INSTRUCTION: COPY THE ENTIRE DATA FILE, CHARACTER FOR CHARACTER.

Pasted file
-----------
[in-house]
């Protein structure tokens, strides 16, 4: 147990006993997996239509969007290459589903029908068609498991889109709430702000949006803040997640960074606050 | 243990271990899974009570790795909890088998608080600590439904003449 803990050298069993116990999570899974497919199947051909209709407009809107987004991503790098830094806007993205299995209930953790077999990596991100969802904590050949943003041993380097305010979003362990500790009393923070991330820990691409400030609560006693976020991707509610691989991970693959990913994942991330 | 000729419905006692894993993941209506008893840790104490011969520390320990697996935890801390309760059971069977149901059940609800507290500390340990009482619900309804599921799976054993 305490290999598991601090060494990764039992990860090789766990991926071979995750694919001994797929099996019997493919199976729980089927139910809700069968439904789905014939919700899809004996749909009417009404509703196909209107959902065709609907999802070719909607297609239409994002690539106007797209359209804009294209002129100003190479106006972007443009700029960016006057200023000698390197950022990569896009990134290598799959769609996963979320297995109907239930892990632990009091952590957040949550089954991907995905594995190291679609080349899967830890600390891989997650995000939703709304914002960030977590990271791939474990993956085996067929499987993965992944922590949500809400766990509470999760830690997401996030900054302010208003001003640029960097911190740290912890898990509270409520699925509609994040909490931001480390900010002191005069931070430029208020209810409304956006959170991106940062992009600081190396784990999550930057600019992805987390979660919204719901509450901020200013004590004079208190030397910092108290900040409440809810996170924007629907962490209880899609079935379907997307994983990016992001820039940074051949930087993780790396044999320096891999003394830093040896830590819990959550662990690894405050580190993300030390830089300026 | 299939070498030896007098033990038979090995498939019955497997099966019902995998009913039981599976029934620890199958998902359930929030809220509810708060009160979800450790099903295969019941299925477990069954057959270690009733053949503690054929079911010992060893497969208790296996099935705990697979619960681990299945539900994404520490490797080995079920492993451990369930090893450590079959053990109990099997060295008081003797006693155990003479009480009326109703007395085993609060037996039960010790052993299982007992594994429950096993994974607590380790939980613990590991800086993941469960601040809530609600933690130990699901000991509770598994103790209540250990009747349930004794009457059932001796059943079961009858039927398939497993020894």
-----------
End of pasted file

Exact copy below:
[in-house]
């Protein structure tokens, strides 16, 4: 147990006993997996239509969007290459589903029908068609498991889109709430702000949006803040997640960074606050 | 243990271990899974009570790795909890088998608080600590439904003449 803990050298069993116990999570899974497919199947051909209709407009809107987004991503790098830094806007993205299995209930953790077999990596991100969802904590050949943003041993380097305010979003362990500790009393923070991330820990691409400030609560006693976020991707509610691989991970693959990913994942991330 | 000729419905006692894993993941209506008893840790104490011969520390320990697996935890801390309760059971069977149901059940609800507290500390340990009482619900309804599921799976054993 305490290999598991601090060494990764039992990860090789766990991926071979995750694919001994797929099996019997493919199976729980089927139910809700069968439904789905014939919700899809004996749909009417009404509703196909209107959902065709609907999802070719909607297609239409994002690539106007797209359209804009294209002129100003190479106006972007443009700029960016006057200023000698390197950022990569896009990134290598799959769609996963979320297995109907239930892990632990009091952590957040949550089954991907995905594995190291679609080349899967830890600390891989997650995000939703709304914002960030977590990271791939474990993956085996067929499987993965992944922590949500809400766990509470999760830690997401996030900054302010208003001003640029960097911190740290912890898990509270409520699925509609994040909490931001480390900010002191005069931070430029208020209810409304956006959170991106940062992009600081190396784990999550930057600019992805987390979660919204719901509450901020200013004590004079208190030397910092108290900040409440809810996170924007629907962490209880899609079935379907997307994983990016992001820039940074051949930087993780790396044999320096891999003394830093040896830590819990959550662990690894405050580190993300030390830089300026 | 299939070498030896007098033990038979090995498939019955497997099966019902995998009913039981599976029934620890199958998902359930929030809220509810708060009160979800450790099903295969019941299925477990069954057959270690009733053949503690054929079911010992060893497969208790296996099935705990697979619960681990299945539900994404520490490797080995079920492993451990369930090893450590079959053990109990099997060295008081003797006693155990003479009480009326109703007395085993609060037996039960010790052993299982007992594994429950096993994974607590380790939980613990590991800086993941469960601040809530609600933690130990699901000991509770598994103790209540250990009747349930004794009457059932001796059943079961009858039927398939497993020894």